Cutting the numbers of teaching assistants has had a “heartbreaking” impact on pupils, a primary school head teacher has said.
There are almost 1,400 fewer support staff working in Welsh primary schools compared with four years ago.
Jane Jenkins, head of Moorland primary in Cardiff , said she had to axe three out of 30 such posts with budget cuts.
The Welsh Government said it was making “the biggest single investment” in the school workforce since 1999.
Data from the annual school census shows there has been a 7.5% cut to primary school support staff from 18,655 in 2014-15 to 17,261 in 2018-19.
That includes the loss of more than 1,000 standard teaching assistants (TAs) and 300 special needs support staff, although there was an increase in the number of higher level teaching assistants from 1,128 to 1,435.
Jane Jenkins told BBC Wales Live that losing teaching assistants meant less one-to-one support for pupils for things like speech and language help.
“This generation of children has been let down by the system,” she said.
“It’s absolutely heartbreaking to think the interventions and support we were giving in the school 12 months ago, we’re no longer able to deliver.”
The adult to pupil ratio in her reception class has increased from 1:10 to 1:12, and she fears she will have to make further staff cuts.
“I’m really concerned about the future, I’m already dreading next year’s budget,” she said.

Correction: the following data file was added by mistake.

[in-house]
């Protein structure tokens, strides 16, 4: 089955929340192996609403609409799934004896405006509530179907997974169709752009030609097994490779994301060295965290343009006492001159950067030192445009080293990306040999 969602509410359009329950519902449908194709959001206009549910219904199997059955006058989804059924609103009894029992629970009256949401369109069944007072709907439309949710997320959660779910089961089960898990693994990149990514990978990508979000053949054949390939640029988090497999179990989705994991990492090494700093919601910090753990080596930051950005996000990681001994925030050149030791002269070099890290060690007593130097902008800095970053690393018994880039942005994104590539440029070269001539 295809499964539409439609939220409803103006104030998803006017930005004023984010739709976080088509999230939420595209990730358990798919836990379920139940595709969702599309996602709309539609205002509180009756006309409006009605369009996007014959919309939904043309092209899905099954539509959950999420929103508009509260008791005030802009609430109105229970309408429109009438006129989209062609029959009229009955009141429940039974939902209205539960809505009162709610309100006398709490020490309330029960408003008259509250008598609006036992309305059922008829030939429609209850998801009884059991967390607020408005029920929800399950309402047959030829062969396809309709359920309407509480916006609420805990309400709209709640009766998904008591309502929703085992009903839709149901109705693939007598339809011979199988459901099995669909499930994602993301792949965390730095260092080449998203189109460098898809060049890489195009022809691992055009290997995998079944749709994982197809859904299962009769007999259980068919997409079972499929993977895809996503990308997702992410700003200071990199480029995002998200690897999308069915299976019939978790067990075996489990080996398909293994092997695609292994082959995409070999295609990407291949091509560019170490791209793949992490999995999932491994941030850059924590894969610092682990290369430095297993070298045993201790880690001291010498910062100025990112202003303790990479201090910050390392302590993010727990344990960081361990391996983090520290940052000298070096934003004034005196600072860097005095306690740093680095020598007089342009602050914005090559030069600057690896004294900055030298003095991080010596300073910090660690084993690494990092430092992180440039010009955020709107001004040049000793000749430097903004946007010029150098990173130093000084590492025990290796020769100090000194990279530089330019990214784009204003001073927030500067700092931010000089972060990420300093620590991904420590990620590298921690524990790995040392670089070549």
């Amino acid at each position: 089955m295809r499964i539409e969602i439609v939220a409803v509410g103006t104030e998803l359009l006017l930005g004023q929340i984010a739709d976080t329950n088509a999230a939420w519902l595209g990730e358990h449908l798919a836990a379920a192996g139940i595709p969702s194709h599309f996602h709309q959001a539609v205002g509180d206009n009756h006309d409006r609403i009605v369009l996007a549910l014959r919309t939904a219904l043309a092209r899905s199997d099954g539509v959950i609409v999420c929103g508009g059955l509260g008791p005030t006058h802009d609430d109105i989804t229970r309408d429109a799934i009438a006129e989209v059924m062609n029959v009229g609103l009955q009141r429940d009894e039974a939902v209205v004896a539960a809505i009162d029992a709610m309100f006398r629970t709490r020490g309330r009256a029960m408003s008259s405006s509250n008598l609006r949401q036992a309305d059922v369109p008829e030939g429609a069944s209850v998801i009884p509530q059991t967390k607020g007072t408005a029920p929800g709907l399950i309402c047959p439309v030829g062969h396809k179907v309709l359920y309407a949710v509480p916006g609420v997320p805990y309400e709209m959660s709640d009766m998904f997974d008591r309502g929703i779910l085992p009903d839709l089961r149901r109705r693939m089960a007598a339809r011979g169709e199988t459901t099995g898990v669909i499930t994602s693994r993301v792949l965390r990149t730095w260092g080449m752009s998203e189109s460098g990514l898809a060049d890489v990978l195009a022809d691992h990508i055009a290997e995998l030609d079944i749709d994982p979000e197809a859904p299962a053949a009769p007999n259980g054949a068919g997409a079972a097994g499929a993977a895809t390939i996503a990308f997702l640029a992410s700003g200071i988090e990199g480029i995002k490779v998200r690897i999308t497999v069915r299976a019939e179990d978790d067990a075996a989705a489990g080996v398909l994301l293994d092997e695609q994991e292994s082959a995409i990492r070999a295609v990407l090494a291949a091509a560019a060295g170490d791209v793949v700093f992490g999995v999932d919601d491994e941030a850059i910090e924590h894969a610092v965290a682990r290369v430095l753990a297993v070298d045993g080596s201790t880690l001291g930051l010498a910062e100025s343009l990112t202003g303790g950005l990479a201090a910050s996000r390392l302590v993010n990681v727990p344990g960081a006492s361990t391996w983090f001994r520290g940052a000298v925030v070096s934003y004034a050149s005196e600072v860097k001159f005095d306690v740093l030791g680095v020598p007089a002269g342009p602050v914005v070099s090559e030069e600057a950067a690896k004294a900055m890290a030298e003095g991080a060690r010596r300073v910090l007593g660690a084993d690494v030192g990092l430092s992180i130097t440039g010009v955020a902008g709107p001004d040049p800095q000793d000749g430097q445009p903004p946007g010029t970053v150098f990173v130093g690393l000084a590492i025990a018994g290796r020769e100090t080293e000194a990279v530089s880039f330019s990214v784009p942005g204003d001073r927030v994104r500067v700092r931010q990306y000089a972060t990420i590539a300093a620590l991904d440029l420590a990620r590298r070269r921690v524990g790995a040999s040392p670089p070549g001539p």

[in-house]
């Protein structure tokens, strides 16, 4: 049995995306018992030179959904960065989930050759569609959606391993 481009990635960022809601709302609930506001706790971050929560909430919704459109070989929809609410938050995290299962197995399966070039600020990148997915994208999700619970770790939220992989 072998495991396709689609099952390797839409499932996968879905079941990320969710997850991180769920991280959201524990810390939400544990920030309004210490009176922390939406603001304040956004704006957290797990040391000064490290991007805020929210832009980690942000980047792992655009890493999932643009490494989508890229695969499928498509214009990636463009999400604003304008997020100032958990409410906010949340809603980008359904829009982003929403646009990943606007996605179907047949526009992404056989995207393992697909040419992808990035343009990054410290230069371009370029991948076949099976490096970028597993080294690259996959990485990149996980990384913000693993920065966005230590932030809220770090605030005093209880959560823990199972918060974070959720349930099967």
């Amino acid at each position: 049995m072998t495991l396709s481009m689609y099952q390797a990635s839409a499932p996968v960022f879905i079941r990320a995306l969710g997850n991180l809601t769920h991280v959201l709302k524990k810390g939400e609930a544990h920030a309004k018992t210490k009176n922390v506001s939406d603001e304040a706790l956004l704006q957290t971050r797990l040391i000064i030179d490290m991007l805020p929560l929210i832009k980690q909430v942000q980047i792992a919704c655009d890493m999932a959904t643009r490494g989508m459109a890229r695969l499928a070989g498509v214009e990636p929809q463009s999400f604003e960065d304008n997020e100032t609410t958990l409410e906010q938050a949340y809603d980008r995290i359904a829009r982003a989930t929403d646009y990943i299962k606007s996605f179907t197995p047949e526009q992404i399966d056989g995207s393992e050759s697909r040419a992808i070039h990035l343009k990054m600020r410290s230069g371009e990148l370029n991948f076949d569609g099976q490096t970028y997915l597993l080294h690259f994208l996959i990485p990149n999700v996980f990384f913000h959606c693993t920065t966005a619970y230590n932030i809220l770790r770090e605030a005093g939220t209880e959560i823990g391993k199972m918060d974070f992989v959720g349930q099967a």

“I’ve been a head since 1997 and I’ve never known a budget settlement like the one we had this year.”
Rob Williams, from the National Association of Head Teachers Cymru, said recruiting and retaining important staff had become an “intractable” problem for schools.
“We know that schools are having to reduce the number of teaching assistants they have, or the number of hours TAs are contracted to work, because their budgets are at breaking point,” he said.
“It is obvious that until we address this combination of factors, and return to a situation where taking a job in a school is an enjoyable, manageable and decently paid career choice, the young people of Wales will always be losing out on their right to a decent education.”
In April, independent research found that school funding in Wales had fallen by £500 per pupil over ten years.
And an assembly committee concluded there was not enough money going into the education system.
But a Welsh Government spokeswoman said: “To help raise standards, we are delivering the biggest single investment in our workforce since the beginning of devolution.”
BBC Wales Live is on BBC One Wales and the iPlayer on Wednesday from 22:30 BST